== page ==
Urban Eco-Transport to Hit the Street
Call it a sign of the times. As Europe celebrates "Green Week" and oil trades above $120 a barrel, the German city of Stuttgart, home to Mercedes (DAI) and Porsche (PSHG_P), announced it will be among the first in the world to embrace fleets of nonpolluting electric scooters known as "light electric vehicles," or LEVs, a new type of urban transport.
To reduce the number of cars on the road and the pollution they spew, Stuttgart on June 2 signed a letter of intent with Ultra Motor, a six-year-old British company that already sells an eco-friendly cross between a bike and a motorcycle in India and the U.S. The idea is to create a rental system of scooter-bikes similar to the popular Vélib' bicycle rental scheme in Paris used by commuters. LEV parking spots, which will be connected to the electricity grid in Stuttgart and double as charging stations, will be sprinkled every 150-200 meters throughout the city. The plan is to have 1,200 LEVs available for rent at 250 stations in a first phase, and 10 times that many in a second phase, says Ultra Motor Chief Executive Joe Bowman. Launch is expected in about 10 months.
Ultra Motor is currently in negotiations with 12 other major European cities (BusinessWeek.com, 3/21/08). "We are starting a movement," says Bowman. All over the world, concerns over pollution, traffic congestion, and energy costs are prompting consumers, companies, and governments to embrace cleaner, cheaper, and smaller vehicles, including electric or hybrid-electric cars and two-wheeled electric vehicles.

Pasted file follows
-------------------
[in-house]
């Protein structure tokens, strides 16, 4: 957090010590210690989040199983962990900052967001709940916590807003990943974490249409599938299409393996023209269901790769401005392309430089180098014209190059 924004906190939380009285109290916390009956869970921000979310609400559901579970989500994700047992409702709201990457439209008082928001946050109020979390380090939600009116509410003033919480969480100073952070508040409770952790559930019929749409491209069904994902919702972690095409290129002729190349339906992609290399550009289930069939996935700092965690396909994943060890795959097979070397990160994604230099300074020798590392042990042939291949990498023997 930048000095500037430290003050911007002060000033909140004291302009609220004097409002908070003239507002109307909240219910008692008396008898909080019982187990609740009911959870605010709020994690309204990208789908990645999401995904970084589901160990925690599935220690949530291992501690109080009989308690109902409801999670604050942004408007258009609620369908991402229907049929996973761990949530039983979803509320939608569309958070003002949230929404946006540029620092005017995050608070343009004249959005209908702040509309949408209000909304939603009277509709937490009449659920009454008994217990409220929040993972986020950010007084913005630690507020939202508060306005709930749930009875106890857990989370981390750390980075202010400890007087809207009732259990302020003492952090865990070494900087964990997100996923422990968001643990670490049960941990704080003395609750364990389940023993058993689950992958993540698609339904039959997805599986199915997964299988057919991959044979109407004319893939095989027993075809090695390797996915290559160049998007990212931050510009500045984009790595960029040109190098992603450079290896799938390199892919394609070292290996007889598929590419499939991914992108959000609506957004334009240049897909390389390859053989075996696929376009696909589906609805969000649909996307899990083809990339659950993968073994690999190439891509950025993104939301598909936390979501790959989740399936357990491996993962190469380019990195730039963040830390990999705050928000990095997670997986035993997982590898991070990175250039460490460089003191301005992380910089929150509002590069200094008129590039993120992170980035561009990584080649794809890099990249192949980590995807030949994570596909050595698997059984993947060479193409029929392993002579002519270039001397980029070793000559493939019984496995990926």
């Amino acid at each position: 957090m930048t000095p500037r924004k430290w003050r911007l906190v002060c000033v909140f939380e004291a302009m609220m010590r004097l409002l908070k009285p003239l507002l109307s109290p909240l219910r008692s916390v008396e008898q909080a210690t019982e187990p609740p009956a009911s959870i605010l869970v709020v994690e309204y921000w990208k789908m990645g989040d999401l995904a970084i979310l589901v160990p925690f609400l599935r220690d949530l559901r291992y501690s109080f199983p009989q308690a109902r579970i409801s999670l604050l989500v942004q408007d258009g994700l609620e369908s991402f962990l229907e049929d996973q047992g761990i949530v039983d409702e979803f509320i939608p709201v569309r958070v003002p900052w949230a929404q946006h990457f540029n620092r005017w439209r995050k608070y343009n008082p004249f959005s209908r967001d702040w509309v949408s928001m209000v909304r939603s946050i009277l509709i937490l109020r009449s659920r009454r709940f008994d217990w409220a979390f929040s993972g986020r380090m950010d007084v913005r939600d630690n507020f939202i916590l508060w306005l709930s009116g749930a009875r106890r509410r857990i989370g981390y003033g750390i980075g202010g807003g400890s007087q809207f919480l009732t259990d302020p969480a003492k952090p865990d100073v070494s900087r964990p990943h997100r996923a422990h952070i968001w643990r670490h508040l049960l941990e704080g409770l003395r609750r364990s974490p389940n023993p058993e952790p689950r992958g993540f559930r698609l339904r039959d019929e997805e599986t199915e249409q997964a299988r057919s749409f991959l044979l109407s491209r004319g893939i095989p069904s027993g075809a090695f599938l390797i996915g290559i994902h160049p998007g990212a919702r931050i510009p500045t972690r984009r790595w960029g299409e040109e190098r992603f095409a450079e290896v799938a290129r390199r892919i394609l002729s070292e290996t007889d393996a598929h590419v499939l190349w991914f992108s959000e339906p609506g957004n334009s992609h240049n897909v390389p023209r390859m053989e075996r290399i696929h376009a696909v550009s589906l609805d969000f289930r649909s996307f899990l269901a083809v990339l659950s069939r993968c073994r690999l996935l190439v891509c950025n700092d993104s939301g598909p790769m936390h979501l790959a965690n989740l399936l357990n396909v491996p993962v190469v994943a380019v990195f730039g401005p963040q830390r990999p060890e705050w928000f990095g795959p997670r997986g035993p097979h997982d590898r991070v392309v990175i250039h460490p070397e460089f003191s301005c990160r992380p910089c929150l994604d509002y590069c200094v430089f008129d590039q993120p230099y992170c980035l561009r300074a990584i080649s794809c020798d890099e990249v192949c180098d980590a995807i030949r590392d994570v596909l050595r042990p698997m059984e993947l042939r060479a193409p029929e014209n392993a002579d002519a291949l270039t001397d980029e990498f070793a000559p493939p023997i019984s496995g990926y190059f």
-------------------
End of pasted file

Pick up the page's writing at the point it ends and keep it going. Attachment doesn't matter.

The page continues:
Less Energy Than a Two-Minute Shower
Ultra Motor will act as a general project manager, producing the LEVs, installing the network, and providing stations that resemble a covered urban bus stop where people can recharge the batteries of the electric bikes. A monthly LEV subscription, which will cover rides of 30 minutes or less, will cost $23 (€15). In contrast, a monthly pass for mass transit in Stuttgart costs $84 (€54). Taking a 30km trip across Stuttgart requires only 250 watt-hours of electricity—the same amount of energy required to heat the water for a two-minute shower, according to Ultra Motor.
The advantage of an LEV, for older people or people in business dress, is there is no need to pedal or work up a sweat to be carbon-responsible, says Bowman. By providing one-third more force than similar electric motors, Ultra Motor models can accelerate faster in heavy traffic conditions and climb steeper hills. Another key benefit is the battery packs are up to 10% more efficient, meaning they need to be charged less frequently. The bikes that will be used in Stuttgart can go more than 60km before needing a recharge, which takes about 15 minutes.
Ultra Motor's products are proving popular in India with commuters looking to offset the adverse effects of gas prices. They're also a hit with teenagers under the age of 18 who can't legally ride motorcycles or gas-powered scooters and so must use traditional bikes or take the bus. The company owns and operates over 130 franchise stores across India.
To position itself in the U.S. market, Ultra Motor acquired Los Angeles' AECF for an undisclosed sum in 2007. It has since launched a U.S. model called the A2B.
See the BusinessWeek.com slide show for more about Ultra Motor's LEVs and other green urban transport options.
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